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Overeager Press Misled by Clinton's Decision Style : Media: Journalists feel betrayed when they report 'news' that is only a meandering step before he really decides.

COVERING CLINTON: Did Media Rush to Judgment or Merely Reflect Reality? Last in a three-part series

September 17, 1993|DAVID SHAW | TIMES STAFF WRITER

Politicians and journalists often speak of a presidential candidate's "coattails"--the ability to carry many of the party's other candidates to victory. But a new President's coattails also carry many reporters with him--straight to the White House.

Media executives often give their prestigious White House beat to reporters who covered the winning presidential candidate's campaign; editors figure that they should take advantage of the access and insights their reporters gathered during long, expensive months on the campaign trail.

In Bill Clinton's case, this campaign experience has proved especially valuable, in large measure because of the new President's quixotic decision-making process and the insights that reporters accustomed to that process can bring to covering him.

"I predicted six months (before it happened) . . . that he was going to do what he did . . . on gays in the military," says Gwen Ifill, who covered the Clinton campaign and is a White House correspondent for the New York Times. "He never intended it to be the subject on which his entire Administration turned. . . . It's not that he doesn't in his heart believe in this cause . . . it's that he's a political animal. . . . It was a perfect Clintonian compromise."

Jeffrey H. Birnbaum of the Wall Street Journal, who has also covered the Clinton campaign and the White House, says: "You almost have to come up with a new language to describe how he operates."

Decision-making is an excruciating process for Clinton, and he almost invariably seems determined to delay a final decision for as long as possible. He likes to ponder publicly all his options, consult people, make a decision, consult anew, change his mind, then change it again. And again. He's a veritable symphony of equivocation.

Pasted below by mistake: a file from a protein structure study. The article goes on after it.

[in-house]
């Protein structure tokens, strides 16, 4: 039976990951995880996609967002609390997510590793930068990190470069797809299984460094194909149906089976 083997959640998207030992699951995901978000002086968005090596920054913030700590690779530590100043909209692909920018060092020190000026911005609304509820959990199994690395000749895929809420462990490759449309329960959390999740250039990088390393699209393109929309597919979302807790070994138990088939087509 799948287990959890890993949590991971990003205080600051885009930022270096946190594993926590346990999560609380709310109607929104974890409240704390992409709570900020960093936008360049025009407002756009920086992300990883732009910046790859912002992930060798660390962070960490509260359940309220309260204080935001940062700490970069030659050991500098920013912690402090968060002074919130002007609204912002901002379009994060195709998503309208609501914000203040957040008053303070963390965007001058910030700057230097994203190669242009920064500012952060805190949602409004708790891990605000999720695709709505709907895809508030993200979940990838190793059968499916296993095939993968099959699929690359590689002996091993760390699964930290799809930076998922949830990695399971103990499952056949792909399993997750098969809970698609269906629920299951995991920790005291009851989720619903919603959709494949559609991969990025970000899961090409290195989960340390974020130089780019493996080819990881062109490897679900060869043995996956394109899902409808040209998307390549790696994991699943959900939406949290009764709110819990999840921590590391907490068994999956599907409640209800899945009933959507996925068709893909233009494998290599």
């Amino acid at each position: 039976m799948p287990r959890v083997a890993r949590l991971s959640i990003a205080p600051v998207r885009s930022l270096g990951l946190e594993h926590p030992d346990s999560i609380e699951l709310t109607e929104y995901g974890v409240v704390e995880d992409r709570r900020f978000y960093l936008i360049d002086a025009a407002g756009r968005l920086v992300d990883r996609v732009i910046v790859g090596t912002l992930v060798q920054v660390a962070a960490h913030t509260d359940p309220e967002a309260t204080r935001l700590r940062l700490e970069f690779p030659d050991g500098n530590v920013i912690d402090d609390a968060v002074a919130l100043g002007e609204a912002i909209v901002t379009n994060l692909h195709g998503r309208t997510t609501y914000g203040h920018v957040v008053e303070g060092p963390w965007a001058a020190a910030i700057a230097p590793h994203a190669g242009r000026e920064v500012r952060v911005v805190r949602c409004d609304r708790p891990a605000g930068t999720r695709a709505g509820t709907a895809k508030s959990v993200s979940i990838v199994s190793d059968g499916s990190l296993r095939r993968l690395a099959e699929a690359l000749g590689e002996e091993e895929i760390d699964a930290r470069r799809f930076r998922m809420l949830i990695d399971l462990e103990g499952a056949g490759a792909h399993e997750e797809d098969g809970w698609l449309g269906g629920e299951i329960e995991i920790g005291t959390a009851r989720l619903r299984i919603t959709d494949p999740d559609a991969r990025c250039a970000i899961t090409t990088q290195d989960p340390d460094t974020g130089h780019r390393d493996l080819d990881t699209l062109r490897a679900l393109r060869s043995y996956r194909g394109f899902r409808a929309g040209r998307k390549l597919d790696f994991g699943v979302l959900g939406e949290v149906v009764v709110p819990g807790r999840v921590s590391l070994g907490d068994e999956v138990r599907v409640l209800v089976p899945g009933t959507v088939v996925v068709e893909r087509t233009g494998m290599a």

"This has led to a perception of weakness and indecisiveness," says Andrea Mitchell, White House correspondent for NBC News.

To avoid giving that impression unfairly, Mitchell says, "we reporters have a certain obligation to be more careful covering this President than his predecessors."

In the Reagan White House, Mitchell says, when the President's top three staff people said something was going to happen, reporters could rely on it because "that's what they were going to dictate to him." But with Clinton, the three top staff members could tell a reporter something and it could still be wrong because Clinton makes up his own mind and he could change it several times after telling them what he was "definitely" going to do.

Once, when he was governor of Arkansas, Clinton had trouble making up his mind whether to veto a college aid bill that had been passed by the Legislature. He went back and forth for the full five days he was allotted, then late on the fifth day, vetoed it and directed an aide to slip it under the door of the House clerk's office.

Then, as the New York Times later reported, he telephoned Arkansas college presidents to tell them what he had done--and they persuaded him to change his mind.

A trooper in his security detail went back to the clerk's office, poked a coat hanger under the door and pulled the bill back out so Clinton could change his "Disapproved" to "Approved."

Reporters unfamiliar with this decision-making process, relying on aides who hear Clinton at any point in his meandering intellectual stroll toward a decision, think they know what he is going to do, so they print or broadcast it. Then they feel betrayed--and they accuse him of waffling--when he does something completely different.

That is as good an explanation as any for what happened with Clinton's selection of Ruth Bader Ginsburg for the U.S. Supreme Court after the names of Interior Secretary Bruce Babbitt and federal Judge Stephen G. Breyer had been bruited about as near-certain nominees.

"You didn't have to be a genius to get a (White House) source to talk to you about . . . Breyer," Mitchell says.

The sources talked. The media quoted them. And the sources and the media were all wrong. So the media accused Clinton of "wavering" and "vacillating" and "zigzagging"--and of "hanging Babbitt and Breyer out to dry."

The Journal's Birnbaum says he "wasn't quite prepared for the personal disappointment" he felt when Clinton picked Ginsburg instead of Babbitt or Breyer.

Birnbaum says he was not disappointed because he favored any candidate--he didn't--but because "you think . . . that there was decision, that it was done, and then it's completely undone, seemingly whimsically."

Birnbaum, a respected reporter who has written a number of insightful stories about Clinton, says he tried to keep his disappointment from coloring his Ginsburg coverage, but the second paragraph of the Journal's story on the appointment, of which Birnbaum was the co-author, began: "After weeks of vacillation and highly public contemplation of other candidates, Mr. Clinton. . . ."

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